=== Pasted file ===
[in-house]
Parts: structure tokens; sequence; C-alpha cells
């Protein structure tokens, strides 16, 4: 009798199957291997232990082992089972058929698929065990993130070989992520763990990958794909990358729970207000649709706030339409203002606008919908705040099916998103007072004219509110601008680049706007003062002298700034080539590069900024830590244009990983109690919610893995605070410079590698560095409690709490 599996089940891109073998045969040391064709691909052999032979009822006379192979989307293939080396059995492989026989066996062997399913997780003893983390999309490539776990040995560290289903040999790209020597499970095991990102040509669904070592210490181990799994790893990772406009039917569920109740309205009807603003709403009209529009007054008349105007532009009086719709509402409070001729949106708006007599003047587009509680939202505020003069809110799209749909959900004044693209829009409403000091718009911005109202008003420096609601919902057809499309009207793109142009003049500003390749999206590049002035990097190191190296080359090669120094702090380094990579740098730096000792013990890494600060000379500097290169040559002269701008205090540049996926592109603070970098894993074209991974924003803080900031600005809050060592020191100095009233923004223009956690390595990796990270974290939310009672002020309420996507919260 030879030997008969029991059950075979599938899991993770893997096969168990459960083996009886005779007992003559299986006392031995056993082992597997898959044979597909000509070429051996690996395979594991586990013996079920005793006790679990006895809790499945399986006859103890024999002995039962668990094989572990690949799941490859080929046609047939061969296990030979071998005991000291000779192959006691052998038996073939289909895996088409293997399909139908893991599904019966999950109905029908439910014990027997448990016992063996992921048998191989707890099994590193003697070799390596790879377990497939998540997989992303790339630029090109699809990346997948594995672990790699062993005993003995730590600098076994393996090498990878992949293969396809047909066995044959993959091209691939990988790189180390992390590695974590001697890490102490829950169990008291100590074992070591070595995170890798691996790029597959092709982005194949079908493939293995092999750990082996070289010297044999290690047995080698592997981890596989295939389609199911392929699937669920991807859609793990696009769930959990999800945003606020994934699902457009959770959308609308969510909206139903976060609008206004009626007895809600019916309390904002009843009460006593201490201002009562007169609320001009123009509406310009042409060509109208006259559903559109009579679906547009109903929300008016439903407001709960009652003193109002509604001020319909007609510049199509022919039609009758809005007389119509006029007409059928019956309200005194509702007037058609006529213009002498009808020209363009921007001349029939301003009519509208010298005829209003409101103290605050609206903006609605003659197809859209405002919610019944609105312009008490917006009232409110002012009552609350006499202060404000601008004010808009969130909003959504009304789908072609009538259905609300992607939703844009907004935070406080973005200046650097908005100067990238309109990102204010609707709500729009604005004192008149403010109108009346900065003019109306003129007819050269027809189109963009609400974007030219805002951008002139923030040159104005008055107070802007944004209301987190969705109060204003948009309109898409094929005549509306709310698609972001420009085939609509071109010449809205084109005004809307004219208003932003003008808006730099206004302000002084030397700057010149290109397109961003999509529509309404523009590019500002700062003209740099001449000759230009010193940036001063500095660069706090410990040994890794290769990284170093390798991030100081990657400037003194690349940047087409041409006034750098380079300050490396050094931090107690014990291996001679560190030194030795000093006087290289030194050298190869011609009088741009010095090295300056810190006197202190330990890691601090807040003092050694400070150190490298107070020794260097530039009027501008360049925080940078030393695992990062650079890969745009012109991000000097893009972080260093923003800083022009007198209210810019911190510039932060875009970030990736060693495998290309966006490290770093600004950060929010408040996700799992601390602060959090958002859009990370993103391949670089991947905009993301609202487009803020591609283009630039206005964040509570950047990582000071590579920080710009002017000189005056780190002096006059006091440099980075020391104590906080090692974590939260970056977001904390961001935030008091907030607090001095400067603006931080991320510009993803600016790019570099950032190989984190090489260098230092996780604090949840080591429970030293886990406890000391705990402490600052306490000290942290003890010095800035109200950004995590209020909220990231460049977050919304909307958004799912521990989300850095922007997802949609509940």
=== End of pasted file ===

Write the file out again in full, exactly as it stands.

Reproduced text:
[in-house]
Parts: structure tokens; sequence; C-alpha cells
């Protein structure tokens, strides 16, 4: 009798199957291997232990082992089972058929698929065990993130070989992520763990990958794909990358729970207000649709706030339409203002606008919908705040099916998103007072004219509110601008680049706007003062002298700034080539590069900024830590244009990983109690919610893995605070410079590698560095409690709490 599996089940891109073998045969040391064709691909052999032979009822006379192979989307293939080396059995492989026989066996062997399913997780003893983390999309490539776990040995560290289903040999790209020597499970095991990102040509669904070592210490181990799994790893990772406009039917569920109740309205009807603003709403009209529009007054008349105007532009009086719709509402409070001729949106708006007599003047587009509680939202505020003069809110799209749909959900004044693209829009409403000091718009911005109202008003420096609601919902057809499309009207793109142009003049500003390749999206590049002035990097190191190296080359090669120094702090380094990579740098730096000792013990890494600060000379500097290169040559002269701008205090540049996926592109603070970098894993074209991974924003803080900031600005809050060592020191100095009233923004223009956690390595990796990270974290939310009672002020309420996507919260 030879030997008969029991059950075979599938899991993770893997096969168990459960083996009886005779007992003559299986006392031995056993082992597997898959044979597909000509070429051996690996395979594991586990013996079920005793006790679990006895809790499945399986006859103890024999002995039962668990094989572990690949799941490859080929046609047939061969296990030979071998005991000291000779192959006691052998038996073939289909895996088409293997399909139908893991599904019966999950109905029908439910014990027997448990016992063996992921048998191989707890099994590193003697070799390596790879377990497939998540997989992303790339630029090109699809990346997948594995672990790699062993005993003995730590600098076994393996090498990878992949293969396809047909066995044959993959091209691939990988790189180390992390590695974590001697890490102490829950169990008291100590074992070591070595995170890798691996790029597959092709982005194949079908493939293995092999750990082996070289010297044999290690047995080698592997981890596989295939389609199911392929699937669920991807859609793990696009769930959990999800945003606020994934699902457009959770959308609308969510909206139903976060609008206004009626007895809600019916309390904002009843009460006593201490201002009562007169609320001009123009509406310009042409060509109208006259559903559109009579679906547009109903929300008016439903407001709960009652003193109002509604001020319909007609510049199509022919039609009758809005007389119509006029007409059928019956309200005194509702007037058609006529213009002498009808020209363009921007001349029939301003009519509208010298005829209003409101103290605050609206903006609605003659197809859209405002919610019944609105312009008490917006009232409110002012009552609350006499202060404000601008004010808009969130909003959504009304789908072609009538259905609300992607939703844009907004935070406080973005200046650097908005100067990238309109990102204010609707709500729009604005004192008149403010109108009346900065003019109306003129007819050269027809189109963009609400974007030219805002951008002139923030040159104005008055107070802007944004209301987190969705109060204003948009309109898409094929005549509306709310698609972001420009085939609509071109010449809205084109005004809307004219208003932003003008808006730099206004302000002084030397700057010149290109397109961003999509529509309404523009590019500002700062003209740099001449000759230009010193940036001063500095660069706090410990040994890794290769990284170093390798991030100081990657400037003194690349940047087409041409006034750098380079300050490396050094931090107690014990291996001679560190030194030795000093006087290289030194050298190869011609009088741009010095090295300056810190006197202190330990890691601090807040003092050694400070150190490298107070020794260097530039009027501008360049925080940078030393695992990062650079890969745009012109991000000097893009972080260093923003800083022009007198209210810019911190510039932060875009970030990736060693495998290309966006490290770093600004950060929010408040996700799992601390602060959090958002859009990370993103391949670089991947905009993301609202487009803020591609283009630039206005964040509570950047990582000071590579920080710009002017000189005056780190002096006059006091440099980075020391104590906080090692974590939260970056977001904390961001935030008091907030607090001095400067603006931080991320510009993803600016790019570099950032190989984190090489260098230092996780604090949840080591429970030293886990406890000391705990402490600052306490000290942290003890010095800035109200950004995590209020909220990231460049977050919304909307958004799912521990989300850095922007997802949609509940």